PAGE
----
Reflection on Righteousness and Stumbling

BenVigilsCast your burden upon the Lord, and he will sustain you; he will never let the righteous stumble.  (Psalm 55:24. The Book of Common Prayer, p.662).

The words above spoke to me a couple of days ago during the Office of Diurnum (or Noonday Prayer).

The first part of the verse is beautifully sung in the well known Oratorio Elijah by Felix Mendelssohn.  The melody suggests the freedom from the burden by casting it upon the Lord with complete trust in God’s ability to sustain us.

The second part, “he will never let the righteous stumble” really caught my attention.  The Antiphon before this part of the Psalm is prayed read, “God will never let the righteous stumble.”  After I read those words, I found myself praying about them in Lectio Divina.  I have no reason to expect God to keep me from stumbling.  I am a weak man with the capability to think only of myself and about myself.  I can confess quite openly that I have those times in my life when I find myself caught between what God may want me to do, and what I want to do; only to choose my way with haste.

The answer to this prayer came by way of a book I am reading entitled, Life Together: The Classic Exploration of Christian Community by Dietrich Bonhoeffer.  On page 48, Bonhoeffer writes,

“Can we, with the Psalmist, call ourselves innocent, devout, and righteous?  We dare not do so in so far as we are ourselves.  We cannot declare our virtue as the prayer of our own perverse heart.  But we can and should do so as a prayer out of the heart of Jesus Christ that was sinless and clean, out of the innocence of Christ in which he has given us a share by faith.  In so far as “Christ’s blood and righteousness” has become “our beauty, our glorious dress,”  we can and we should pray the psalms of innocence as Christ’s prayer for us and gift to us.  These Psalms, too, belong to us through him.”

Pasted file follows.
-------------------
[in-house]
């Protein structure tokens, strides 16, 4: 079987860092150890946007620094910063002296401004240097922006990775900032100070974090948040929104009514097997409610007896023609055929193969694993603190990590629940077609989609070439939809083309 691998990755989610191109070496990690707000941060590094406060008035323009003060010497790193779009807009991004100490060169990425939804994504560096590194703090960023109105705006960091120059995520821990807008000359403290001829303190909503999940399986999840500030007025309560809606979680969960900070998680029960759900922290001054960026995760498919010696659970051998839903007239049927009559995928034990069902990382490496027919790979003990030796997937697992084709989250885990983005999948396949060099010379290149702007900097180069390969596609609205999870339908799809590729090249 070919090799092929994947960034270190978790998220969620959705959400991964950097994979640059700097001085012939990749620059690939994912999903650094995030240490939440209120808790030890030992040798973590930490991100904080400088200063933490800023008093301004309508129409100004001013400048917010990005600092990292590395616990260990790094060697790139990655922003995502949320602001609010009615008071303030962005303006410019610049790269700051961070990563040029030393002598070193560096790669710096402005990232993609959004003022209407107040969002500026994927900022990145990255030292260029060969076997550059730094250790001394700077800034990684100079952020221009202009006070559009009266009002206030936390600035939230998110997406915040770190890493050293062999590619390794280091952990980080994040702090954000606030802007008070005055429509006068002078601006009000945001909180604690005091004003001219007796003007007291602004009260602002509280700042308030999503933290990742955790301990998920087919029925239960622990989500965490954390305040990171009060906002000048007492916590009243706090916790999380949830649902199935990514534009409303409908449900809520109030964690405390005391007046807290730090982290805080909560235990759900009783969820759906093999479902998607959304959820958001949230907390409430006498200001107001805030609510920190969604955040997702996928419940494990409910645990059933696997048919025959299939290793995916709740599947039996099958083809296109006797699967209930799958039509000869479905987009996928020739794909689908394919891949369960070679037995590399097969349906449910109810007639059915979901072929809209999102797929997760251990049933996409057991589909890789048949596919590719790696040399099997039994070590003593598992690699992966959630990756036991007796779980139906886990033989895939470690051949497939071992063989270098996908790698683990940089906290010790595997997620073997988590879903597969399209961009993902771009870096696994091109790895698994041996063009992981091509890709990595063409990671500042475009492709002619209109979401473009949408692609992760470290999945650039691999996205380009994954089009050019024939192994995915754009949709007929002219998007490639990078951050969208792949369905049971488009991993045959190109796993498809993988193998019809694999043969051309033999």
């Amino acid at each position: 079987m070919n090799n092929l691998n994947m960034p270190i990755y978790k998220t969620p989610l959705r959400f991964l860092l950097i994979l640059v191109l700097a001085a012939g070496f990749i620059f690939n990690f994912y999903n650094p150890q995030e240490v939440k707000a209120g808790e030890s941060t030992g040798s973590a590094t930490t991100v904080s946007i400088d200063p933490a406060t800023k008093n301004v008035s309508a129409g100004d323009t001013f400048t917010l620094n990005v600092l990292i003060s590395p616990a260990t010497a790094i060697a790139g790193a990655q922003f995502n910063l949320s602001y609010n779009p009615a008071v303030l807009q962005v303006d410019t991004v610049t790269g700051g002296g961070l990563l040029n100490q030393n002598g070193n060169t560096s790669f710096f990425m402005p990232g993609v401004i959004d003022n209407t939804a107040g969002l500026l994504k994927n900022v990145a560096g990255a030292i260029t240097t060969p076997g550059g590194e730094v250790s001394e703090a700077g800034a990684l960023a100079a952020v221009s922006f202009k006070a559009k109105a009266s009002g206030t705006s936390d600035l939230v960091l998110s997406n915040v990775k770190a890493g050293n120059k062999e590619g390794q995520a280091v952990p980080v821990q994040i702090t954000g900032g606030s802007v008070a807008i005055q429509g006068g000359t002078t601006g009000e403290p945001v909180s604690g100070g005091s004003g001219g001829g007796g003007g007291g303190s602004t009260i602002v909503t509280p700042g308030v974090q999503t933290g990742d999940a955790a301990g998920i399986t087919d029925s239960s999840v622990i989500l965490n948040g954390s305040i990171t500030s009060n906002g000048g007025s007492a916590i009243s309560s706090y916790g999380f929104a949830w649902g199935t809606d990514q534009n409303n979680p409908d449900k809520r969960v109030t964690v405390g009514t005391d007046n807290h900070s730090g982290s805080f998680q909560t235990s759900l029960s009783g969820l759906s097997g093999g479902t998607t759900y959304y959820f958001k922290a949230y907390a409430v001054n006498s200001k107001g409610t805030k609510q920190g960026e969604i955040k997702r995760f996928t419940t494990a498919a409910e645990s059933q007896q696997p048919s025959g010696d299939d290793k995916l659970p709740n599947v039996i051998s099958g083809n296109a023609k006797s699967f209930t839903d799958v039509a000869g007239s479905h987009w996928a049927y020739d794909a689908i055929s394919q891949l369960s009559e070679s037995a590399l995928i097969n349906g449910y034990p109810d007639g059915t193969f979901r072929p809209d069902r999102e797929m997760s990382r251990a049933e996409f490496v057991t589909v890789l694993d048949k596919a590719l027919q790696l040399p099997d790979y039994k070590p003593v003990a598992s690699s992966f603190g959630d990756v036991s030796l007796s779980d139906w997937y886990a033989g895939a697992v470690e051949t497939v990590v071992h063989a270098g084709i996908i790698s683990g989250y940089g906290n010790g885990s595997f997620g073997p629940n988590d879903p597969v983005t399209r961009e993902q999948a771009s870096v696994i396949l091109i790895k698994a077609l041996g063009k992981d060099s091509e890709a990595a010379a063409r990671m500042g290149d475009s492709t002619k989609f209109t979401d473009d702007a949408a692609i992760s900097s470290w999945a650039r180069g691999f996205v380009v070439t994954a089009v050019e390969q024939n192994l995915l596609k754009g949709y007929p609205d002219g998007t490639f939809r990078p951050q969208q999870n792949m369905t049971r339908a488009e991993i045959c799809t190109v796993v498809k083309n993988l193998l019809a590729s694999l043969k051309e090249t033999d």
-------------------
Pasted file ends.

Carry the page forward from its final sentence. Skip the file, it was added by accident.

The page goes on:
In Chapter 19, The Discipline of the Psalmody, of The Rule of Saint Benedict, he wrote,

“We believe that the divine presence is everywhere and that in every place the eyes of the Lord are watching the good and the wicked (Prov. 15:3).  But beyond the least doubt we should believe this to be especially true when we celebrate the divine office.” (RB 1980, p.47).

What is our point of contemplative prayer here?

God’s perspective of us is through the death and resurrection of Jesus Christ.  It is because of this great mystery of our faith as Christians that we can depend on God not letting the righteousness that is ours through Christ stumble with no place else to turn.  We can and should turn to the mercy of God in Christ so that the righteousness which we have gained through Christ Jesus becomes a living reality; even through our common faults.  God seems to know very well what to do with those.

This seems to be one incredible moment of contemplative prayer.

What do you think?


Br. Anselm Philip King-Lowe, n/OSB

The Transfiguration and Contemplation